Again, it is Charaka who is the first to indicate the influence of regional variation and to emphasise how the mental condition of a patient should also be considered while treating him - concepts acceptable to modern science.

Though the work is named after Charaka, Mr. Desikan says, the Samhita is the result of the joint efforts of five authorities – Bharadwaja, Atreya Punarvasu, Agnivesha, Charaka and Dhridabala. Agnivesha was the first to come out with a work Agnivesha Samhita and Charaka improved upon it. But some portions of this improved work got lost and it was Dhridabala, who restored the lost portions and made it what it is now, before Bharadwaja, the science was in the celestial realm, the first propounder being none other than Lord Brahma Himself.

The Susruta Samhita, now being translated into Tamil, reveals, according to Mr. Desikan, that the modern plastic surgery and transplantation of organs are not unknown to the ancients in India. Modern Western scholars admire Susruta’s insistence that dissection of embalmed bodies of humans is essential to gain expertise in surgery and the methods expertise in surgery and the methods he has detailed to achieve this mastery. Susruta has explained eight types of surgery – excision, incision, scrapping, puncturing, probing, extraction, drainage and suturing. He has explained the different kinds of organs in the body, the type of surgery that is to be undertaken in them and has also identified 101 surgical instruments divided broadly into six categories (such as jointed, hinged forceps, spatular, tubular, probes-dialators and auxiliaries) and explained the surgical methods for ailments like fistulae, abscess, breast abscess, accidental injuries, swellings and fractures and dislocations.

For translation, the Charaka Samhita and Ashtanga Sanghraham were taken up first and completed as they provided not only a glimpse into the entire system of Ayurvedic medicine but the works also form part of syllabi to students of the five year degree course – B.A.M.S – in the Ayurveda colleges. It will take eight more months to get Susruta Samhita translated completely, Mr. Desikan says.

Both the Tamil Classics Thirukural and Silapadikaram refer to the practice of Ayurvedic system of medicine in the ancient Tamil land. With the demolition of the language barrier, the system is now open to more experimentation by Tamils and eventual spread of health care.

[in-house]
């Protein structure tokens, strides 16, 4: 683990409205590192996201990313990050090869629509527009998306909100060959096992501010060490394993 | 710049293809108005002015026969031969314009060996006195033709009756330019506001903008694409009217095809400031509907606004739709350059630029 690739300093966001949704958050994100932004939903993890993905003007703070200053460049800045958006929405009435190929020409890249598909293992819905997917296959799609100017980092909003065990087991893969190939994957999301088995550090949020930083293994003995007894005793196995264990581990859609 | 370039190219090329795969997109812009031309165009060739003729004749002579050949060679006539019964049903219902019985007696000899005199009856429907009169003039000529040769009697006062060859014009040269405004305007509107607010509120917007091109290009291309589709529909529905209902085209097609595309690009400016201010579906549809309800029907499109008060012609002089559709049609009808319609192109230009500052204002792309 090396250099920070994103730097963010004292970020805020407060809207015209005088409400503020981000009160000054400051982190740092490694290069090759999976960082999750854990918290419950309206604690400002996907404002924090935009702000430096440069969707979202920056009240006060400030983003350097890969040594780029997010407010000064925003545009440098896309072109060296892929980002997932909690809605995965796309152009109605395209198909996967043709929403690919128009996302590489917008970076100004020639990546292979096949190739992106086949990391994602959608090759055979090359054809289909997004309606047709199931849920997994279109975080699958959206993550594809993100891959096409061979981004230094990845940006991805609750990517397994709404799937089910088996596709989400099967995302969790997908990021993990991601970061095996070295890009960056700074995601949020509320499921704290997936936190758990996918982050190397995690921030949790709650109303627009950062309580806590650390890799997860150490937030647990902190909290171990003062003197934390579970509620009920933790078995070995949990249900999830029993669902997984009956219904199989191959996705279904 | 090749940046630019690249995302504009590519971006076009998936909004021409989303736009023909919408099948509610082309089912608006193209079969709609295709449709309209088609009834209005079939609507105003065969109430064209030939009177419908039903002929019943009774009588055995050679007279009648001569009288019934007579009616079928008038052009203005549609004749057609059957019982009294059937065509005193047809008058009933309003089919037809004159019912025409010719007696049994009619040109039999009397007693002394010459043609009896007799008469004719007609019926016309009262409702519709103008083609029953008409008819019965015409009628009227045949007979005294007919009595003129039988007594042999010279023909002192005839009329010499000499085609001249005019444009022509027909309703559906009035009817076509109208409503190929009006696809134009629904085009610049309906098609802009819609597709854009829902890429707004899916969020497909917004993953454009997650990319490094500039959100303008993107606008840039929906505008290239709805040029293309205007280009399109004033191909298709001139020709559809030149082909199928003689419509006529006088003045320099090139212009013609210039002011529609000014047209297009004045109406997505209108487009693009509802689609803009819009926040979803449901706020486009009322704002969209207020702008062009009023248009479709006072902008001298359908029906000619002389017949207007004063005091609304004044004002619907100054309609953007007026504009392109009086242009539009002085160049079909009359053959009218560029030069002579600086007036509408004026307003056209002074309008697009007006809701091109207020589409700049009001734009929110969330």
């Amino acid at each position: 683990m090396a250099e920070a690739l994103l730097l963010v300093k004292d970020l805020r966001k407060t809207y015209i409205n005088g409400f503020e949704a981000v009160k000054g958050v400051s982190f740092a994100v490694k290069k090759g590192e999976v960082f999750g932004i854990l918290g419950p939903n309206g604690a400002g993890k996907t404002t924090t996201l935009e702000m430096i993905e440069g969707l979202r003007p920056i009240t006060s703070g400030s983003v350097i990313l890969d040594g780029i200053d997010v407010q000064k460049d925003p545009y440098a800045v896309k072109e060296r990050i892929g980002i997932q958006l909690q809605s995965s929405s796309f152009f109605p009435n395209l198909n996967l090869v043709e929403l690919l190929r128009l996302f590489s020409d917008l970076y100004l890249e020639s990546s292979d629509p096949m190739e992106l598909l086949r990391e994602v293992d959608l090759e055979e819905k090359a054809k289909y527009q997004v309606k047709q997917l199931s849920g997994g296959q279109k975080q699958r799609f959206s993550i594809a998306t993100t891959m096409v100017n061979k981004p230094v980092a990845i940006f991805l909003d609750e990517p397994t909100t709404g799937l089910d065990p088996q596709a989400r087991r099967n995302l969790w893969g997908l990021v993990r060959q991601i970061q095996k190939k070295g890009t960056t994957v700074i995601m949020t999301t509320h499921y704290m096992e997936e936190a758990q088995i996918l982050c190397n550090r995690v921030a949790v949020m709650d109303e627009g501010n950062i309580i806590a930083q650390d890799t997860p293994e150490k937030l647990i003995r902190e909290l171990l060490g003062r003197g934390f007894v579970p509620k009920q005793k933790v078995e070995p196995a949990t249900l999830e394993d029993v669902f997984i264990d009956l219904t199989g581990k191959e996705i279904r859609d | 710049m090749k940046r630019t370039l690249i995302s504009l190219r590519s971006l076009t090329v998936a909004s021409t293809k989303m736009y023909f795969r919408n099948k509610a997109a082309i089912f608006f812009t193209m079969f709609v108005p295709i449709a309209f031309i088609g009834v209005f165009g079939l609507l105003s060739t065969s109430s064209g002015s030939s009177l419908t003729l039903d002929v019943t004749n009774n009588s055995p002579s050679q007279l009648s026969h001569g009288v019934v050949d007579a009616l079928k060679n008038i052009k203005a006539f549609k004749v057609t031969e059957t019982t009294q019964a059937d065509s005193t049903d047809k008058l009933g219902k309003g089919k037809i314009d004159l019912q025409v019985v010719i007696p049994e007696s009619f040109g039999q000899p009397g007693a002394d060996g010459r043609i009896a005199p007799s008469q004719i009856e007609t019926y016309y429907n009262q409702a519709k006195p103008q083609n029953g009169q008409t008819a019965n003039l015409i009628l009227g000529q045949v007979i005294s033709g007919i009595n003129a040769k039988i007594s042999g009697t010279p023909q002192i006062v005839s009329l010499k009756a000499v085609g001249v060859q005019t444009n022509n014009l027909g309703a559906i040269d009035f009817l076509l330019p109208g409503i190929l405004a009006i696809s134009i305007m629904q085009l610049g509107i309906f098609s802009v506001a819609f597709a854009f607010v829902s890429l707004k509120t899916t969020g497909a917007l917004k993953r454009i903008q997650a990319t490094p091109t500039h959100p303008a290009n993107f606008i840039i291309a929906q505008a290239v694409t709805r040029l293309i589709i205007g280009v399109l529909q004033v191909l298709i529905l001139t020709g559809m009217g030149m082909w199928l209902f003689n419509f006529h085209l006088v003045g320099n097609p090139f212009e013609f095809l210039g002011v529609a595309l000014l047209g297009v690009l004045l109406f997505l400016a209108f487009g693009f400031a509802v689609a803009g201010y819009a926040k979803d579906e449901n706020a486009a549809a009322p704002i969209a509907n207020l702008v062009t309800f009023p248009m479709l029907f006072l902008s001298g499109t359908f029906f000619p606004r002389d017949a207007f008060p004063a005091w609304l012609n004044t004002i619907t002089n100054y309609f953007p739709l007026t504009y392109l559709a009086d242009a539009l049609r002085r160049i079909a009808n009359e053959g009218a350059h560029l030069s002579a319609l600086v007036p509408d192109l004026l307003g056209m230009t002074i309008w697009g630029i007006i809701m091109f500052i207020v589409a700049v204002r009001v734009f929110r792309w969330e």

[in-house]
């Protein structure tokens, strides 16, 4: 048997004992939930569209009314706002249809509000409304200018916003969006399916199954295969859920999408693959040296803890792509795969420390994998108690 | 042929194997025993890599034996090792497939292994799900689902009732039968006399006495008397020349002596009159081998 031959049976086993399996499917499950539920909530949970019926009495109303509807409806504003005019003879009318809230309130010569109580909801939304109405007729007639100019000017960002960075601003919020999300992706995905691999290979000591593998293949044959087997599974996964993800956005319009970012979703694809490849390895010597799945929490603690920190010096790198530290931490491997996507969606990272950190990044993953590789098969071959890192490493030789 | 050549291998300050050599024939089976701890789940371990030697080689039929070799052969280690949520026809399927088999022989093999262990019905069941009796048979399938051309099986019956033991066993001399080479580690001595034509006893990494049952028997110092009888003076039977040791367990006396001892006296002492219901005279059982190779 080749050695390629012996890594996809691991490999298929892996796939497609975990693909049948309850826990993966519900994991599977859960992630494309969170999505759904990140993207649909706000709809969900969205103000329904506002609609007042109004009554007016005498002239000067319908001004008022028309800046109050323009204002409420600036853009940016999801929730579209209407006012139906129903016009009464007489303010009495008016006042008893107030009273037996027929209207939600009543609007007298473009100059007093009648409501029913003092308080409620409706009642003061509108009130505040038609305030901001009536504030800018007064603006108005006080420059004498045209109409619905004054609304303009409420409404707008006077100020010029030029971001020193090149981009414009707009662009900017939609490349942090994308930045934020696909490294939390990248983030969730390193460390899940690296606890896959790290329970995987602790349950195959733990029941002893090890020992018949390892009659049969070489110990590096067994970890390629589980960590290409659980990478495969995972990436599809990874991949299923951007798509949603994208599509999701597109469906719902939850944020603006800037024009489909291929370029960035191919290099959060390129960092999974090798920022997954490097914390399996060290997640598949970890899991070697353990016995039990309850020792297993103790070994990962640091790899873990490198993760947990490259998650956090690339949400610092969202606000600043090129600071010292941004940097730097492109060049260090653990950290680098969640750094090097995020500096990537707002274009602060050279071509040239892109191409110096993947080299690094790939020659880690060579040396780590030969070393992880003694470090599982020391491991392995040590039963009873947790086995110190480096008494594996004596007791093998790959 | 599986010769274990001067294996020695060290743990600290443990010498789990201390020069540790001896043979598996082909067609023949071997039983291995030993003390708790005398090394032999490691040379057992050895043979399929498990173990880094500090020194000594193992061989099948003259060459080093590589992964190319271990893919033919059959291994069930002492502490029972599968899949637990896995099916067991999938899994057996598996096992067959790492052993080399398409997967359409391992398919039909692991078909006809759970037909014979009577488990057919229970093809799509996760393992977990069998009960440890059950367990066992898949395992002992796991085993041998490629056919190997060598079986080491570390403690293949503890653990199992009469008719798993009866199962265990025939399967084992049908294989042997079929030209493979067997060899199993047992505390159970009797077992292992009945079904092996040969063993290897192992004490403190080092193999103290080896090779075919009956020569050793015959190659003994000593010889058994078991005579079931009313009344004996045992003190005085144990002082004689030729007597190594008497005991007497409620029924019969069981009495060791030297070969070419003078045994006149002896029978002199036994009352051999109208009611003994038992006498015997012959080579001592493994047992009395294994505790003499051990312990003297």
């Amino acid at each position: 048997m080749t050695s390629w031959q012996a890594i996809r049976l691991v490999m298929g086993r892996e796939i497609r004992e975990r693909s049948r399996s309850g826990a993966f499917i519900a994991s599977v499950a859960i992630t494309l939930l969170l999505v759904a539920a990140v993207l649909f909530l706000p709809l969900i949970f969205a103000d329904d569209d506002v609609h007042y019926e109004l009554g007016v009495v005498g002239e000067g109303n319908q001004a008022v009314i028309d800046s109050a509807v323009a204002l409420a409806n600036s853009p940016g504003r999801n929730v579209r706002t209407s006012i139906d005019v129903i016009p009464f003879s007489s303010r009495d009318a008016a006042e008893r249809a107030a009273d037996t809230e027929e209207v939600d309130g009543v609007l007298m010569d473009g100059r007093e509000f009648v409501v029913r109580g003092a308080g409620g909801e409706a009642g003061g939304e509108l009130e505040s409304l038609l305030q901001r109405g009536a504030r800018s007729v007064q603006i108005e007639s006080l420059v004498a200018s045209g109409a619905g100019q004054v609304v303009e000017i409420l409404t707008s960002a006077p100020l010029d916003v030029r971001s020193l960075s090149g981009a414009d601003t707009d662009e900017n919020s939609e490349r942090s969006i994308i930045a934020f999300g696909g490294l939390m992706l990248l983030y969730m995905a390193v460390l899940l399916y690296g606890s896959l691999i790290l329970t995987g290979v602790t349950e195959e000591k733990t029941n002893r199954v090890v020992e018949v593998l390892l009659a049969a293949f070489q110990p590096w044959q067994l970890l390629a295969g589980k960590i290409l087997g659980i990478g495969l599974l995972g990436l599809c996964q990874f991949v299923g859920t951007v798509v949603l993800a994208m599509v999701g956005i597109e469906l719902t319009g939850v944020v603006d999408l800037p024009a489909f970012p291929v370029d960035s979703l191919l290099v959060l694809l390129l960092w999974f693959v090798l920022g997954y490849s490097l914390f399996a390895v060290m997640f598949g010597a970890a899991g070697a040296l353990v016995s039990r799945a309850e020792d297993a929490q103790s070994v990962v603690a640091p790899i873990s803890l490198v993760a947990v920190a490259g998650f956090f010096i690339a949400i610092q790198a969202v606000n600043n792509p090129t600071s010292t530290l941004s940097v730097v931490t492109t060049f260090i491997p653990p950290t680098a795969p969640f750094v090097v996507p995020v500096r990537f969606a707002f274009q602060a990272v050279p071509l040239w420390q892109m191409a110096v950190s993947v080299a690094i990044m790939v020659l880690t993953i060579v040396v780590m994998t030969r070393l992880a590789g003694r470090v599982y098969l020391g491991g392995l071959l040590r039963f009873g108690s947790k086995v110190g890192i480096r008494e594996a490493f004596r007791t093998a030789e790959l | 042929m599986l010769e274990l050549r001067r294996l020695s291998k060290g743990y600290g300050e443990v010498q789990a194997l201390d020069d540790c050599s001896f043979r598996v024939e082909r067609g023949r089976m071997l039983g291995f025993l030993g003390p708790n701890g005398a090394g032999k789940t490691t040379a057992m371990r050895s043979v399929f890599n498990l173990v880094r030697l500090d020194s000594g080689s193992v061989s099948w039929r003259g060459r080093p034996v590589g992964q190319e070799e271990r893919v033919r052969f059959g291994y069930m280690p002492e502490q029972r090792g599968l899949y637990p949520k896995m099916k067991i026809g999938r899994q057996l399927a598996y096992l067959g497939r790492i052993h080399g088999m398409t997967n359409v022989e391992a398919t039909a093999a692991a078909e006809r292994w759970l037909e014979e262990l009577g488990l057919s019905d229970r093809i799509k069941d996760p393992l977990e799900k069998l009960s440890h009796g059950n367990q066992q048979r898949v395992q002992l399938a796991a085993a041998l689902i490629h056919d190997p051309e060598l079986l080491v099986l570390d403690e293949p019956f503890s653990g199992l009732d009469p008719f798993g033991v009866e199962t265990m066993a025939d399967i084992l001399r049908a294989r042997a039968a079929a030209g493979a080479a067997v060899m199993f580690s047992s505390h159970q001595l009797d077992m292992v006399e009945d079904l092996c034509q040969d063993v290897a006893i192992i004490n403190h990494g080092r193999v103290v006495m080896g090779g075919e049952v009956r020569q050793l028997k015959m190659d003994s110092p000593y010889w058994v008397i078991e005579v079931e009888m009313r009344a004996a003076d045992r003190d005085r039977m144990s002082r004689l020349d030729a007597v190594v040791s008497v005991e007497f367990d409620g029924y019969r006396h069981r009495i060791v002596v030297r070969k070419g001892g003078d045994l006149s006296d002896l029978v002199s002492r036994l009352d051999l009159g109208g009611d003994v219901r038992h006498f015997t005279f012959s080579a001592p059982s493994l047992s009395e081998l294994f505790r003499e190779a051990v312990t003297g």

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No. Name of Operation Surgical Instrument
2 Rhinoplasty - Plastic Surgery of nose Nadiyantram
3 Removal of stone from Urinary bladder Padisar
4 Surgical Treatment of Khapala Linranasa (Cataract) Yavavakhre
5 Aparapatna Extracting placenta of still born child (Caesarian) Handalagra
1.Ashtanga Sangraham, Charaka Samhita and Susruta Samhita Ayurveda, Sanskrit (25,000 Slokas) Translated into Tamil and published by the Government of Tamil Nadu in Six Volumes containing about 6,400 pages.

2.Tirukkural Sanskrit Translation with Tamil and English exposition.

3.Naladiyar Sanskrit Translation with Tamil and English exposition.

4.Subramania Bharatiar’s works Sanskrit translation with English exposition.

5.Pathuppattu (Sangam Literature), Thirumurgatrupadai and Mullai Pattu Sanskrit Translation.

6.Ettu Thogai (Sangam Literature), Paripadal Sanskrit Translations.

7.Silapathigaram Sanskrit Translation

8.Avvaiyar Needhi works – Sanskrit Translation

9.Andrakavi Vemana Pathiyams – Sanskrit and Tamil Translation

10.Ezhu Nadaga Kathaigal (Short Stories of Seven Sanskrit Dramas) in Tamil

11.Sri Krishna Leela (Stories of the Lord Krishna from Childhood) in Tamil

12.Irumozhi Ilakkia Inbam, a collection of Literary articles in Tamil

13.Authorship of Mahabaratha – A Criticism in Tamil.

14.Krishna Katha Sangraha (Sanskrit Poetry)

15.Desika Mani Sathagam (Sanskrit Poetry) life of Vedantha Desikan.

16.Thiruppavai – Sanskrit Translation.

17. Bharata Natyasastra 6,000 Slokas in Sanskrit – Tamil Translation. A Government of Tamil Nadu Publication.

18.10,000 pages has been written and published till now.

19. Translation of Kamba Ramayanam ( Bala Kandam) in Sanskrit.